Japan is finally opening up again. I received a voucher to get my forth shot for corona, but then we realized that it’s only actually redeemable for people who are either elderly or have underlying conditions. It’s been a slow transition. While I am fairly certain many parts of the world have largely “moved on” from worrying about getting sick. My impression for Japan is that it took a big heat wave in the summer to get people to finally relent their mask usage from “almost always” to “as long as no one’s within arms reach”. It varies from place to place, but that’s been my impression from my random trips around town and seeing still most people masked up, or they have a mask readily available.
I’ve been slowly getting out and about more. I was out and hanging out with friends later than 8pm for the first time in a long time. Saw a moon that was bigger than the one in the sky. It was a good time. Catching up and checking out various shops. Going into a coffee shop 10 minutes before it closes and chatting about random coding things.
For my Japanese (language) study, I’ve been doing primarily doing a few things lately:
- Daily Kanji/Vocab study with Wanikani.
- Once a week class with Nihongo Picnic
- Have study homework/assignments depending on the week and how much time I have free.
- Once a week lesson with private tutor.
- Shadowing/Conversation/Grammar practice
- Reading Manga/Playing Games in Japanese when I have the energy
I was mostly focusing on just doing conversation practice. Focusing on getting more language mileage. Between working from home and not going out, I need the extra practice. But I recently decided to set my sights on the JLPT test again. I attempted N2 long time ago. I was taking lessons with a tutor while living in the US. But I really didn’t get enough practice actually using the language while I was living back home. Went through all the grammar and did a bit of reading comprehension practice. I took the test, and failed it. Some content stuck, but for the most part the content really didn’t sink in. After that I put my Japanese studying on the back burner. Still doing some kanji/vocab reviews occasionally. Then I moved to Japan, and even then I didn’t really ramp back up my studying until more than a year after moving here. But when I started studying it was largely conversation/speaking focused. This is doing shadowing practice, taking conversation focused classes, etc. Not really focusing on the JLPT test. Studying for the JLPT or taking JLPT focused lessons/classes are much more like school. It’s a constant feed of new grammar, vocab, listening practice. It’s a focused practice for certain types of questions that show up on the test. It’s good because there’s a lot of useful language you learn in the process. But because it’s mostly just input/raw memorization, it’s much easier for me to completely forget the content if I don’t practice it which defeats the point in the case of a foreign language you want to learn. Because of that, I’ve largely been putting off doing those types of classes. The N2 ―the second highest level of 5 JLPT levels1― has been a long term goal for me. It’s the level that you can kind of start to get jobs in Japan where you’re working primarily in Japanese2. It would be a certification of “I can understand this language more than someone who took Spanish for years in high school then forgot everything after”3. There’s some potential visa benefits as well if I get the certification which is one of the reasons I’ve reset my sights on this.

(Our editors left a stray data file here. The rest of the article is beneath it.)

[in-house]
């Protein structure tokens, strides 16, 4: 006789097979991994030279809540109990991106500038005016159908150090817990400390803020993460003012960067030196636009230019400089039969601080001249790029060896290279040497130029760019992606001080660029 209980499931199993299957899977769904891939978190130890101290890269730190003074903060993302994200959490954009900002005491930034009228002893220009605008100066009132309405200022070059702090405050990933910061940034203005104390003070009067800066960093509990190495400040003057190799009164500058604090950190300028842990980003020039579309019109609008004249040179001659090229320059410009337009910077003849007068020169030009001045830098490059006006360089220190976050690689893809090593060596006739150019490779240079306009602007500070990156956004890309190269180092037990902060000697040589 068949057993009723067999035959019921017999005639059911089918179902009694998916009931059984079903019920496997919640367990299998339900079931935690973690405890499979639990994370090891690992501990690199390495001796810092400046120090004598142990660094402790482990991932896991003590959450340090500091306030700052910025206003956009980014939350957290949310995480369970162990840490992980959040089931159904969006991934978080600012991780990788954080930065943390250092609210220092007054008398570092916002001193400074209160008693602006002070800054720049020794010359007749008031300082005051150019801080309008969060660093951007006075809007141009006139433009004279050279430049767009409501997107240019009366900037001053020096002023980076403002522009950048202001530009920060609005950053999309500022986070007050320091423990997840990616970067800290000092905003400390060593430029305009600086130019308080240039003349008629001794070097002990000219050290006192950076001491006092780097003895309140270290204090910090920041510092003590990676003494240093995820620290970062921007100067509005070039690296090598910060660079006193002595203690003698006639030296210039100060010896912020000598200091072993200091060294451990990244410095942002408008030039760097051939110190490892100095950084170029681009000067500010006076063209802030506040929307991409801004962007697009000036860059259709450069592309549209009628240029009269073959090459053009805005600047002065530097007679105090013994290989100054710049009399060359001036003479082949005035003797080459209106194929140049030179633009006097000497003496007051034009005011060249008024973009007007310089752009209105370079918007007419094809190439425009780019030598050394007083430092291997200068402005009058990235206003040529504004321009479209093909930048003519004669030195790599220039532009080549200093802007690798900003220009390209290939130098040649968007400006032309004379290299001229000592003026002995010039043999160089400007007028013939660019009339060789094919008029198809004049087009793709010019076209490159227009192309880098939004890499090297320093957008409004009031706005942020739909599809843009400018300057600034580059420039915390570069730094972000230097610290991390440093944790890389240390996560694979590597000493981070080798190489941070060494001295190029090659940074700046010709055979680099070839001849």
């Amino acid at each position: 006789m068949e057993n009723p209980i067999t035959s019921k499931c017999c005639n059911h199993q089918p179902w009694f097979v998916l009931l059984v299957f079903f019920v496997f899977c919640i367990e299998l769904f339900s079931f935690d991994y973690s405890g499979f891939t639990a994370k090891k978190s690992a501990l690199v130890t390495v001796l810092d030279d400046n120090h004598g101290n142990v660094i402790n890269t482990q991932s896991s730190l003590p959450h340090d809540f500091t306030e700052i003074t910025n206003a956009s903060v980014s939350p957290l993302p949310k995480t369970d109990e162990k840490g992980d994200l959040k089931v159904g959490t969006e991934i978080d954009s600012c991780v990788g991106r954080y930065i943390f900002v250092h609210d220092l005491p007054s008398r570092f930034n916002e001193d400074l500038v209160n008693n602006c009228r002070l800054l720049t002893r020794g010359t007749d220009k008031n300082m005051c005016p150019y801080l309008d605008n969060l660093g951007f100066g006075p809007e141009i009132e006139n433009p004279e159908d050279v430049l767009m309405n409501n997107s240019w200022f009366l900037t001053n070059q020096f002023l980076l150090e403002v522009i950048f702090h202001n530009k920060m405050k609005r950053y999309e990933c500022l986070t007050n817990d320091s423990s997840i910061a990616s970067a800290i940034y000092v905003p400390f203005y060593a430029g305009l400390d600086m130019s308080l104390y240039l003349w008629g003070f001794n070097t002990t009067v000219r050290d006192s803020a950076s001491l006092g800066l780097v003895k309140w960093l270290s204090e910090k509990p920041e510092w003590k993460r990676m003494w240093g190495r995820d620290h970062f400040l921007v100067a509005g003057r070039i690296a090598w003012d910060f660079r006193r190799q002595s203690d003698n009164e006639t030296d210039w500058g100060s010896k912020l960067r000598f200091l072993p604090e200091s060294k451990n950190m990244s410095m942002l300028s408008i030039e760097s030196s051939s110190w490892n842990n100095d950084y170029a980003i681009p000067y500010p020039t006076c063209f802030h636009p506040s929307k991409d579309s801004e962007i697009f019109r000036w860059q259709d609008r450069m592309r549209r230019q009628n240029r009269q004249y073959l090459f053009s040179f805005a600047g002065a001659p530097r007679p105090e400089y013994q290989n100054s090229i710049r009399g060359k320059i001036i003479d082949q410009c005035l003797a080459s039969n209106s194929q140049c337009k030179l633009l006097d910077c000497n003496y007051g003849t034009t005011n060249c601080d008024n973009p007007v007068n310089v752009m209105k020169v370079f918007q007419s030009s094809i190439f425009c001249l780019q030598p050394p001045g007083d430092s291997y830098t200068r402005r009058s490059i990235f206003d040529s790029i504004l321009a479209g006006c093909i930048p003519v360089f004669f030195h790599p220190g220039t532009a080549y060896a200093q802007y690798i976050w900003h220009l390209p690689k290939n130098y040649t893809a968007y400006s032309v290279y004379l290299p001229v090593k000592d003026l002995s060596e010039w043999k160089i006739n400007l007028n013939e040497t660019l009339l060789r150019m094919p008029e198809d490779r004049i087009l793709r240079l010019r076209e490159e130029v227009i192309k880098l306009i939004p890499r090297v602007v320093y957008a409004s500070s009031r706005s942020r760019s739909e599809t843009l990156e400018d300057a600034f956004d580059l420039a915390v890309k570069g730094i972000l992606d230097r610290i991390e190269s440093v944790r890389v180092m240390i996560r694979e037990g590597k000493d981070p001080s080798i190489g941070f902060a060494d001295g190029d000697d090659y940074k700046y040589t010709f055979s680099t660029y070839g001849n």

With this new direction, I’m largely doing the same things, but with a bit more focus. I switched from a conversation class to a JLPT class. Current plan is to take a N3 class through November, then start N2 next February. For my weekly private tutor lessons, we’ve switched from a shadowing/grammar focus to simply focusing on reading comprehension. Reading comprehension is a big chunk of the test that drains your soul. It’s a lot and very draining. I didn’t have time to finish it the last time I took the test which is why I am trying to be sure to get extra practice. Starting in February, the plan is to join the N2 class, take the test4 after the class, then immediately re-enroll into the class with the expectation that I failed, then retry the test in December with the hopes that this time it’s actually sunken in and I know what to expect a bit better. The second N2 class actually starts before I get the results of the first test (this is also why I’m re-enrolling immediately with the expectation that I failed). If I manage to pass the test the first time, then obviously I probably won’t take it again, but I can continue throughout the class with a bit more peace of mind. Let the content sink in rather than being concerned about trying to “cram”. Either way, next year will be a big study crunch for me. If the current N3 class is any indication of what to expect, there’s a lot of vocab and grammar to work through. Lots of kanji to review and study. I’ll get there. Lots to (re)learn.
N3,N4, and N5 levels do not cover enough content and so they are near completely ignored by companies that consider the JLPT. N2 and above is where you tend to need to get to in order to work. But of course, this is just some test and not a real rating of Japanese ability. ↩︎
I don’t have any particular interest to work at a “traditional” Japanese company. Work culture in those companies are usually really rough. ↩︎
The Great American Foreign Language Education experience. ↩︎
It’s available twice a year, once in July, once in December. In the US, it was only available once a year where I lived. ↩︎